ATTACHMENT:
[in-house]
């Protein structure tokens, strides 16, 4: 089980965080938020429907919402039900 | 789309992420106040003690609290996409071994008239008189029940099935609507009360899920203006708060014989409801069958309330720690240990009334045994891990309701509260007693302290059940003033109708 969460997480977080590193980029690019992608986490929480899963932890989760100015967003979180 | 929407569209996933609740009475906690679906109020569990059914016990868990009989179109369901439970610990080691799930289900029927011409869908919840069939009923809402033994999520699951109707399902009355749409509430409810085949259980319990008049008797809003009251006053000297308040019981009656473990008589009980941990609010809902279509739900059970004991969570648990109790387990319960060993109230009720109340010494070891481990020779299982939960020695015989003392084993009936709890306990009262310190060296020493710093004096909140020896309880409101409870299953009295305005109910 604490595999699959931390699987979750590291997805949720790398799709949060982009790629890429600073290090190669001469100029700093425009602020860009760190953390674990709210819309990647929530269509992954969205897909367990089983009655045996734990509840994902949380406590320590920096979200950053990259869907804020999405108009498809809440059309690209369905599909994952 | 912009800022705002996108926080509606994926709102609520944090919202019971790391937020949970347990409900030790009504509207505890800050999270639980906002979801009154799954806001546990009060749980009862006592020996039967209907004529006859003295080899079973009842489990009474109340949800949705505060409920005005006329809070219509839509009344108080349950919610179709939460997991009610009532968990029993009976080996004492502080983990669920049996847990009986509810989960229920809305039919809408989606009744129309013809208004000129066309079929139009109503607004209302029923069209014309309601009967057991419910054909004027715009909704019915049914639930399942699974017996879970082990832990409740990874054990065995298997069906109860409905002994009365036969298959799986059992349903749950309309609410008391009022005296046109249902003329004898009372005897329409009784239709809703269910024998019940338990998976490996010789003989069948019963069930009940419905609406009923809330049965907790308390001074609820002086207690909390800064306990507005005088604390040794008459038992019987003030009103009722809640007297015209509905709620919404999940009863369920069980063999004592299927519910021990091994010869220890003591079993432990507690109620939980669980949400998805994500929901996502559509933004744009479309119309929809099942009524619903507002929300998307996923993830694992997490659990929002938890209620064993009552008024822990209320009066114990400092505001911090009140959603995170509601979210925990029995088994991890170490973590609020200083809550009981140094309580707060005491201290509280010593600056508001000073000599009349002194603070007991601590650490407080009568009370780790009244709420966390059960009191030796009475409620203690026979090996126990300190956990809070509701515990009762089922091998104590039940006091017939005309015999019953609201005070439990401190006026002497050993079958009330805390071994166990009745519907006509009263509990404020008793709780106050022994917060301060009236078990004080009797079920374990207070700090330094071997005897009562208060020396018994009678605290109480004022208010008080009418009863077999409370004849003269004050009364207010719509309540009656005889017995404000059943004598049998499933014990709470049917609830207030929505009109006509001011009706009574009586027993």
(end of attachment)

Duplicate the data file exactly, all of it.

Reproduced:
[in-house]
């Protein structure tokens, strides 16, 4: 089980965080938020429907919402039900 | 789309992420106040003690609290996409071994008239008189029940099935609507009360899920203006708060014989409801069958309330720690240990009334045994891990309701509260007693302290059940003033109708 969460997480977080590193980029690019992608986490929480899963932890989760100015967003979180 | 929407569209996933609740009475906690679906109020569990059914016990868990009989179109369901439970610990080691799930289900029927011409869908919840069939009923809402033994999520699951109707399902009355749409509430409810085949259980319990008049008797809003009251006053000297308040019981009656473990008589009980941990609010809902279509739900059970004991969570648990109790387990319960060993109230009720109340010494070891481990020779299982939960020695015989003392084993009936709890306990009262310190060296020493710093004096909140020896309880409101409870299953009295305005109910 604490595999699959931390699987979750590291997805949720790398799709949060982009790629890429600073290090190669001469100029700093425009602020860009760190953390674990709210819309990647929530269509992954969205897909367990089983009655045996734990509840994902949380406590320590920096979200950053990259869907804020999405108009498809809440059309690209369905599909994952 | 912009800022705002996108926080509606994926709102609520944090919202019971790391937020949970347990409900030790009504509207505890800050999270639980906002979801009154799954806001546990009060749980009862006592020996039967209907004529006859003295080899079973009842489990009474109340949800949705505060409920005005006329809070219509839509009344108080349950919610179709939460997991009610009532968990029993009976080996004492502080983990669920049996847990009986509810989960229920809305039919809408989606009744129309013809208004000129066309079929139009109503607004209302029923069209014309309601009967057991419910054909004027715009909704019915049914639930399942699974017996879970082990832990409740990874054990065995298997069906109860409905002994009365036969298959799986059992349903749950309309609410008391009022005296046109249902003329004898009372005897329409009784239709809703269910024998019940338990998976490996010789003989069948019963069930009940419905609406009923809330049965907790308390001074609820002086207690909390800064306990507005005088604390040794008459038992019987003030009103009722809640007297015209509905709620919404999940009863369920069980063999004592299927519910021990091994010869220890003591079993432990507690109620939980669980949400998805994500929901996502559509933004744009479309119309929809099942009524619903507002929300998307996923993830694992997490659990929002938890209620064993009552008024822990209320009066114990400092505001911090009140959603995170509601979210925990029995088994991890170490973590609020200083809550009981140094309580707060005491201290509280010593600056508001000073000599009349002194603070007991601590650490407080009568009370780790009244709420966390059960009191030796009475409620203690026979090996126990300190956990809070509701515990009762089922091998104590039940006091017939005309015999019953609201005070439990401190006026002497050993079958009330805390071994166990009745519907006509009263509990404020008793709780106050022994917060301060009236078990004080009797079920374990207070700090330094071997005897009562208060020396018994009678605290109480004022208010008080009418009863077999409370004849003269004050009364207010719509309540009656005889017995404000059943004598049998499933014990709470049917609830207030929505009109006509001011009706009574009586027993």